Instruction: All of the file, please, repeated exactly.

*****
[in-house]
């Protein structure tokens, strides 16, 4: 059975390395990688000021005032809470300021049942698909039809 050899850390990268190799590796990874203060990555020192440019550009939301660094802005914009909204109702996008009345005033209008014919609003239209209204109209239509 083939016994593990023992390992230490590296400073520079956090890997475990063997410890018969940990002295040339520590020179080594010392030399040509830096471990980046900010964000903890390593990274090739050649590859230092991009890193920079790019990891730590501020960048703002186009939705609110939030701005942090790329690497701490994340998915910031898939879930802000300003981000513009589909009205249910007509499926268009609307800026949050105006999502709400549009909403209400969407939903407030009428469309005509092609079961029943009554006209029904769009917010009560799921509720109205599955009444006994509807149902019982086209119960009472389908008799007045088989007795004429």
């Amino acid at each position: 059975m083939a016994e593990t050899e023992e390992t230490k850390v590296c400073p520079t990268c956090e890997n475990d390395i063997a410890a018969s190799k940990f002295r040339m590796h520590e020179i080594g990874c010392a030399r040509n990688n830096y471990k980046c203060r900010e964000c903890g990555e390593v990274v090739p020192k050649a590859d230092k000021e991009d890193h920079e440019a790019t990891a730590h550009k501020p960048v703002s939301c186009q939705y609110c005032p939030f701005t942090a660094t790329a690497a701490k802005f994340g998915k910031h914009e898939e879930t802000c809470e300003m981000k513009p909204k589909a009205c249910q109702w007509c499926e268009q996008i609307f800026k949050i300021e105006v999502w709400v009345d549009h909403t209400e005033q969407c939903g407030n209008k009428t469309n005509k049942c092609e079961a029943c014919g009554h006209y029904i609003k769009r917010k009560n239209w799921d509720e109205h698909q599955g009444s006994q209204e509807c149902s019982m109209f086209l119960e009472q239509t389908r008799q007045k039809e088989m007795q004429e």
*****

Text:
[in-house]
């Protein structure tokens, strides 16, 4: 059975390395990688000021005032809470300021049942698909039809 050899850390990268190799590796990874203060990555020192440019550009939301660094802005914009909204109702996008009345005033209008014919609003239209209204109209239509 083939016994593990023992390992230490590296400073520079956090890997475990063997410890018969940990002295040339520590020179080594010392030399040509830096471990980046900010964000903890390593990274090739050649590859230092991009890193920079790019990891730590501020960048703002186009939705609110939030701005942090790329690497701490994340998915910031898939879930802000300003981000513009589909009205249910007509499926268009609307800026949050105006999502709400549009909403209400969407939903407030009428469309005509092609079961029943009554006209029904769009917010009560799921509720109205599955009444006994509807149902019982086209119960009472389908008799007045088989007795004429």
């Amino acid at each position: 059975m083939a016994e593990t050899e023992e390992t230490k850390v590296c400073p520079t990268c956090e890997n475990d390395i063997a410890a018969s190799k940990f002295r040339m590796h520590e020179i080594g990874c010392a030399r040509n990688n830096y471990k980046c203060r900010e964000c903890g990555e390593v990274v090739p020192k050649a590859d230092k000021e991009d890193h920079e440019a790019t990891a730590h550009k501020p960048v703002s939301c186009q939705y609110c005032p939030f701005t942090a660094t790329a690497a701490k802005f994340g998915k910031h914009e898939e879930t802000c809470e300003m981000k513009p909204k589909a009205c249910q109702w007509c499926e268009q996008i609307f800026k949050i300021e105006v999502w709400v009345d549009h909403t209400e005033q969407c939903g407030n209008k009428t469309n005509k049942c092609e079961a029943c014919g009554h006209y029904i609003k769009r917010k009560n239209w799921d509720e109205h698909q599955g009444s006994q209204e509807c149902s019982m109209f086209l119960e009472q239509t389908r008799q007045k039809e088989m007795q004429e």